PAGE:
Junior quarterback Trent Toy can admit it now: He wasn’t having much fun early in the season.
“In the beginning of the year, besides dealing with the nerves and excitement, I was always playing afraid to make a mistake,” Toy said. “In the back of my mind, I kept thinking, ‘They’re going to pull me if I make too many mistakes.’ I was playing real timid. But my teammates and the coaching staff were really awesome about not saying anything negative and keeping my spirits up.
“They kept their faith in me and it made it real hard to not lose faith in myself. I just fought through it and here we are in the second round of the playoffs. It’s been great. I just had to go out and have fun. That’s what football is all about, really.”
As Toy was dealing with the growing pains that come with being a first-year varsity starting quarterback, the Shoremen stumbled out of the gate.
They lost their first two games of the season and dropped their Southwestern Conference opener to Olmsted Falls, putting them at 1-3.
“Quarterback, if anything, is a mental position,” Toy said. “That’s what I didn’t have at the beginning of the season — the right mind-set. I put a lot pressure on myself, and when we weren’t winning, I began to think it was all my fault. Here I am, the starting quarterback as a junior and all of these seniors are looking to me to be this big leader. But it’s not like that at all.
“They just want to be able to trust you so that, when the game’s on the line, they can come to you. My teammates have been great to me this year and their support has been fantastic.”
As Toy got more comfortable, the Shoremen began to pick up win after win after win. They reeled off six straight wins in fact, captured the SWC title outright and clinched a playoff berth. And, as they prepare for tonight’s Division II, Region 6 semifinal game vs. top-seeded Toledo St. Francis de Sales, both Toy and the Shoremen are playing their best football of the season.
“It was tough on Trent because he wasn’t improving as well as he was capable of doing,” Shoremen coach Dave Dlugosz said. “To his merit, he kept his nose to the grindstone and kept working hard and he finally saw his hard work paying off. I’m proud of how he’s developed and matured.”
Toy’s emergence has also coincided with the emergence of fellow junior Ron Willoughby, a starting wide receiver. Willoughby, at 6-foot-4, has 29 catches for 723 yards and nine touchdowns.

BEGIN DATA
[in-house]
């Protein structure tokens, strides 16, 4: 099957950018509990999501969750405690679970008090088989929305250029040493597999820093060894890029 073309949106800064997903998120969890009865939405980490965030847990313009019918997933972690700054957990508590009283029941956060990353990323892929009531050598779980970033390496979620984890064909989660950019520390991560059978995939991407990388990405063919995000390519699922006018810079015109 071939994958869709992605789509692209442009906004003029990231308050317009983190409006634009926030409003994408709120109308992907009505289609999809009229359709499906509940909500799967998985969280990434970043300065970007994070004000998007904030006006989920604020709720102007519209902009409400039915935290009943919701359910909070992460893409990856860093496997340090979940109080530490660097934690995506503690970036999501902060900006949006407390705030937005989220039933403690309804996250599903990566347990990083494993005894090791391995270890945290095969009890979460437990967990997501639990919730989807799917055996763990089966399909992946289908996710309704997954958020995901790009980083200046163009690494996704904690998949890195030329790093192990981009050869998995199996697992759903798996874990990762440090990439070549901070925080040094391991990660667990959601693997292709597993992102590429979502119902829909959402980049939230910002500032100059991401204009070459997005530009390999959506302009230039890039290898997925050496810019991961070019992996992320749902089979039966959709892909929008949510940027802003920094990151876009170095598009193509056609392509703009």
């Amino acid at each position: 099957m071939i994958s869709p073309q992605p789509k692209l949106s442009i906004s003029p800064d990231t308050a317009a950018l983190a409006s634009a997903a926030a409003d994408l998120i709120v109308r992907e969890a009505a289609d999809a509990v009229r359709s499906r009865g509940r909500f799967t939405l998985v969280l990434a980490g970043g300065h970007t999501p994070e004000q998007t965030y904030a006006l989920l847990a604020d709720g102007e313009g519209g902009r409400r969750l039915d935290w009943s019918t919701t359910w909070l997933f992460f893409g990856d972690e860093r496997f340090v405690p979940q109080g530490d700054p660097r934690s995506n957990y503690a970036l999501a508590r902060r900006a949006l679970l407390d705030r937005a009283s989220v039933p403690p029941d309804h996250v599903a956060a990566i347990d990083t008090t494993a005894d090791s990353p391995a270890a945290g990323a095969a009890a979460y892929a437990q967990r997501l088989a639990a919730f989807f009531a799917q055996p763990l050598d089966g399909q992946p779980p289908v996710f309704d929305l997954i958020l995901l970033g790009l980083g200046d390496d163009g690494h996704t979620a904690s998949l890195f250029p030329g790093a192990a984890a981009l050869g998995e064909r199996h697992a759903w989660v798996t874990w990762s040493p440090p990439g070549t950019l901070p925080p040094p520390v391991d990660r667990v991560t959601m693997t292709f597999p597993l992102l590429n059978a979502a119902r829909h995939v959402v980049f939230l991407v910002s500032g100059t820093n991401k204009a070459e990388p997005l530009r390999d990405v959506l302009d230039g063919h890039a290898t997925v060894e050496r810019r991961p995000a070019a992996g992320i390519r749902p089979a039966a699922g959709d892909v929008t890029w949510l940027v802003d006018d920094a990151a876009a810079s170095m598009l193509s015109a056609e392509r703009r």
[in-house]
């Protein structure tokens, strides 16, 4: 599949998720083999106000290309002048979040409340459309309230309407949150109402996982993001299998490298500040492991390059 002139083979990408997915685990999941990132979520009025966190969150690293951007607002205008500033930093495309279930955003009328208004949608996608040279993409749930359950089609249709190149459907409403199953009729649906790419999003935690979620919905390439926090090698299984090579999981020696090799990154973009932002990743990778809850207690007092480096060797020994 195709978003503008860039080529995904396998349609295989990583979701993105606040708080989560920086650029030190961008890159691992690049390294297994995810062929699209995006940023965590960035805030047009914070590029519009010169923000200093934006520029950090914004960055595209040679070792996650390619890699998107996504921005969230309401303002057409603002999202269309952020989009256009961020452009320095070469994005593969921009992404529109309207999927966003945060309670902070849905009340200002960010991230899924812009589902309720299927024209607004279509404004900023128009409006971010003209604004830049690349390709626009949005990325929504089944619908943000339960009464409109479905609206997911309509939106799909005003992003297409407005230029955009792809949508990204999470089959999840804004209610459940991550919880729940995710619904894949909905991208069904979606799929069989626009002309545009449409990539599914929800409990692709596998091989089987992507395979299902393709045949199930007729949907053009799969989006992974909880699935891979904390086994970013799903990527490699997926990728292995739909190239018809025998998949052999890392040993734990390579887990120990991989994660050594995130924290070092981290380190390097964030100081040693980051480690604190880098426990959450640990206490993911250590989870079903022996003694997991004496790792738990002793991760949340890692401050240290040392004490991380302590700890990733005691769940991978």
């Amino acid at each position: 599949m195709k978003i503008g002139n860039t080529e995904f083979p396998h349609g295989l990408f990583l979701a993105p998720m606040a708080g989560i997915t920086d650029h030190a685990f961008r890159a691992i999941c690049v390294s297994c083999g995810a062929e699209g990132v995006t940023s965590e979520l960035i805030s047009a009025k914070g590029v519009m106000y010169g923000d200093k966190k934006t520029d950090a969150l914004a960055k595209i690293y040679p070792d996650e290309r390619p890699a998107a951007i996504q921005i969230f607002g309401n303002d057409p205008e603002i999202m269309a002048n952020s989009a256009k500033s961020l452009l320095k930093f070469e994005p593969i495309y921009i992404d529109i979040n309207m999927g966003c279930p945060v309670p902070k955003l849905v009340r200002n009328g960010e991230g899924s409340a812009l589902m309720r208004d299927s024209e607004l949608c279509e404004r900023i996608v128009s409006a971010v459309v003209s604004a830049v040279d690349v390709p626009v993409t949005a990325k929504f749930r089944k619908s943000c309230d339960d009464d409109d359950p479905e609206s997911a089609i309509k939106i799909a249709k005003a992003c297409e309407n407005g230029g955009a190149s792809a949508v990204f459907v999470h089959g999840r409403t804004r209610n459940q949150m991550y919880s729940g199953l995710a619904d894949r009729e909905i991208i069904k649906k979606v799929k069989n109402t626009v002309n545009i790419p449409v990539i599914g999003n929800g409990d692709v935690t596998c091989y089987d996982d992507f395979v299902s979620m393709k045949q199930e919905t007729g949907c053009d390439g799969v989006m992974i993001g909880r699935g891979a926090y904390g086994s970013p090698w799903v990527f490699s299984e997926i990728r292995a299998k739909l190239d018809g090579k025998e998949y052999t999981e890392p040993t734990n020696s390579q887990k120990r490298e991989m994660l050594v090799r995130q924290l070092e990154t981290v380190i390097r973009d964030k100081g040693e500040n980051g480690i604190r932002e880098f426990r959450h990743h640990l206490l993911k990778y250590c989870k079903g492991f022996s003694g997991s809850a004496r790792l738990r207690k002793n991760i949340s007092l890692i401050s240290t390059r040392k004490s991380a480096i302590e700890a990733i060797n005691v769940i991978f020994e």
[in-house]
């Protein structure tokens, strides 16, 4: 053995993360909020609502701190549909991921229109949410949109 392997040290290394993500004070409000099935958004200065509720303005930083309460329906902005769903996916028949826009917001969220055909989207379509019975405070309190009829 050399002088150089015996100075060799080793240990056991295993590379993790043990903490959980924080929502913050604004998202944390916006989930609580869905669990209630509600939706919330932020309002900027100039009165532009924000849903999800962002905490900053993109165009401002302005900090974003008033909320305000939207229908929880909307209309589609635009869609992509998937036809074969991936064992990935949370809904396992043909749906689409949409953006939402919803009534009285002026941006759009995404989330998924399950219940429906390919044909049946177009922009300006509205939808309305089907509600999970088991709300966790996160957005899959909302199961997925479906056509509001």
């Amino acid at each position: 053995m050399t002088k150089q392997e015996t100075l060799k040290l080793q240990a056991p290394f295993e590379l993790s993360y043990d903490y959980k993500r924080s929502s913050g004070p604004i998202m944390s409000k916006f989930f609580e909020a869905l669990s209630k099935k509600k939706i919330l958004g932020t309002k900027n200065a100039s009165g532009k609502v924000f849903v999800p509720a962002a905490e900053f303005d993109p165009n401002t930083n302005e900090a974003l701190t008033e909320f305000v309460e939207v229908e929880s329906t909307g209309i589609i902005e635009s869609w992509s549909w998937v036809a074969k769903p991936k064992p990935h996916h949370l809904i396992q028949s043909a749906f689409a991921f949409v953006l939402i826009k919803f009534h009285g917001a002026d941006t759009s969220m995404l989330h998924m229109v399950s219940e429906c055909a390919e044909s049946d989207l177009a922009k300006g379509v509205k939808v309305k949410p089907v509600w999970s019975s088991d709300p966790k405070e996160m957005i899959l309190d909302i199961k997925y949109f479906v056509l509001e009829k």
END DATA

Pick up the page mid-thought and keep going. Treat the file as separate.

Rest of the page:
“Experience is the best teacher,” Dlugosz said. “They’re both juniors and first-year starters, but at this point, they both have a full season under their belts, so they’re playing like seniors.
“Teams are stacking the line of scrimmage to take our running game away, and they’re unaware of Ron and Trent. Ron is 6-4 with great size and speed (4.6 in the 40), and because he’s such an exceptional basketball player, he also has exceptional hands. For a 5-8, 5-9 high school cornerback, that makes it extremely difficult to cover someone like that.”
Toy said the early losing was starting to take its toll on him.
“That’s usually not how Avon Lake likes to do things, starting 1-3,” Toy said. “There were a lot of bad talkers going around talking about things, but we blocked it out and turned our season around. Once we saw we could really do this, things really picked up.”
Toy, who has thrown for 1,208 yards with 11 touchdowns and seven interceptions, has been red hot over his last four games. He’s thrown for 625 yards with nine touchdowns and just one interception during that span, all wins.
He traces his turnaround to a couple of good nights in bad weather, beginning with Week 6 against Berea.
“It was real rainy, and, in one of the last scores of the game, I hit Ronnie on an open post for a big touchdown,” Toy said. “The next game vs. Westlake, played in the same conditions, I ended up going 5-for-5 passing.
“Even though that’s not a lot of passes, I told myself that if I could do this in those conditions, I could do a lot more in better conditions. That’s probably when things started clicking for me.”
Toy gives a lot of credit to Willoughby and his offensive linemen.
“Everybody has really been stepping up,” he said. “Ronnie has turned into a great receiver, thanks to his being a great athlete with great size, speed and hands. We have great leaders on the line like Christian Pace and Dan Schneider who everyone looks up to and does a good job keeping everybody in check.”
Toy and Willoughby saved their best performances for last Friday’s 56-35 playoff-opening win at Maumee. Toy went 9-of-15 for 252 yards and four touchdowns, all to Willoughby, who ended up with five receptions for 177 yards.
The Toy-to-Willoughby TD connections went for 65, 38, 15 and 40 yards.
“After we lost to Olmsted Falls, it was like the start of the playoffs for us,” Toy said. “One loss and we probably wouldn’t have made it in to playoffs. Every game has been a must-win if we wanted to accomplish our goals, and we have.”
While senior tailback Mike Mansnerus has had a stellar season, gaining 1,682 yards and scoring 22 touchdowns, the emergence of the passing game has given Avon Lake a balanced offensive attack capable of doing big things.
It’s similar to Avon Lake’s offensive attack when it won the state championship in 2003, behind the running of Jon Schroeder and the receiving of Andrew Means and Trey Stross. Means played at Indiana and Stross is a senior starter for Iowa, which plays at Ohio State on Saturday.
“I think we play best when our offense is balanced,” Dlugosz said. “When you’re one-dimensional, it’s easier for other teams to defend you. Especially in our quarterback and our wide receivers, our confidence has grown with every win. We’re just trying to keep focused on playing one game at a time, one play at a time.”
Contact Dan Gilles at 329-7135 or firstname.lastname@example.org.